A number of my local readers are familiar with the 11,595ha Suikerbosrand Reserve, the Afrikaans name meaning ridge of the sugar bushes, where sugar bushes are not the maple syrup yielding trees of North America but rather proteas. This is one of the few places close to the built up areas of Johannesburg where one can walk or cycle, although cars are allowed on the 66km one way circular road. The attraction includes the fact that it is hilly, providing some relief from the flatness of the Highveld, allowing more challenging cycling and walking, plus the large herds of animals (including eland, hartebeest, springbok, impala, wildebeest, jackal, meerkat and many others). The following picture gives an idea of the landscape, though higher hills in parts.
Large numbers of animals used to be seen but of late we have seen far fewer and this was particularly the case on our recent visit. This is most noticeable in one part of the southern reserve where the vegetation appeared ideal for grazers year round. Because the road inevitably only gives a view of a portion of the reserve it is not possible to determine total stock numbers. and if animals are being rounded up to relocate them as numbers expand because of the shortage of predators then possibly animals are searching out areas less accessible for such exercises.
What is a concern is when an alarming scarcity of animals seen is combined with the picture below, taken on our last visit.
This mobile abattoir (with a trailer of similar size) has bean in the car park for some time. The Facebook message from the reserve via the Friends of Suikerbosrand posted two months ago was:
The big abattoir truck in the parking lot does not mean that the Suikerbosrand animals are being turned into chops! There has been no culling on the Reserve for about 10 years.
The truck is parked there because the Gauteng Department of Agriculture and Rural Development (GDARD), who is also responsible for conservation in the Province, does not have another place to park it.
Game numbers on the Reserve are kept within the ecological limits by live capture. Animals are driven into a corral or boma, usually with a helicopter.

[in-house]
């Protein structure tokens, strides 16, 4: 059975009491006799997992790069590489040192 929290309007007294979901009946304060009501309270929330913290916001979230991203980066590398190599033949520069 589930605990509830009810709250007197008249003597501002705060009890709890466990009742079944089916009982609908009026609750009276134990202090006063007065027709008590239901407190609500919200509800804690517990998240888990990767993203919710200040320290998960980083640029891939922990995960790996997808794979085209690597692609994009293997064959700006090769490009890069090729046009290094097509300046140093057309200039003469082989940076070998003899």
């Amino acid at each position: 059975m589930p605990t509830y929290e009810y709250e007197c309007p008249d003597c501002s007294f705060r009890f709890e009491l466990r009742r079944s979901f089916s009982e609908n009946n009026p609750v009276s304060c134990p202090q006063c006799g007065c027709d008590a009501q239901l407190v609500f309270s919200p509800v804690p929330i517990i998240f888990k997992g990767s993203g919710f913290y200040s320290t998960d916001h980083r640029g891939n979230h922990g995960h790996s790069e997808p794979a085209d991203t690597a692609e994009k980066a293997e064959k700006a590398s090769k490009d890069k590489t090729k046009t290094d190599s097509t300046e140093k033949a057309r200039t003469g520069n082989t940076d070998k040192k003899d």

The next round of game capture is scheduled for March when hartebeest, eland and kudu will be captured after the calving season. Game capture is necessary because there are no large predators to control the populations of herbivores. Without this control, and without being able to migrate the animals would otherwise outstrip the carrying capacity of the veld and the Reserve would degrade.
My own Facebook response after two months has elapsed from this posts was:
John Livesey Firstly it is devastating for perceptions to see this truck parked here for so long, especially for the large majority of visitors who do not check this Facebook page for the reason. Secondly it is difficult to believe that this is the only or most appropriate place to park the truck. Thirdly there has been a drastic reduction in the number of animals seen on the tourist route, especially close to the Heidelberg – Meyerton road where very large herds were always encountered, eland in particular. Yesterday there was just a handful of animals. Hardly any wildebeest seen. Possibly the remaining animals have relocated themselves to other parts of the reserve in response to game capture operations but the drop in sightings is dramatic, close to 90% based on yesterday’s experience.
Maybe I am being needlessly concerned on this but the picture presented is troubling.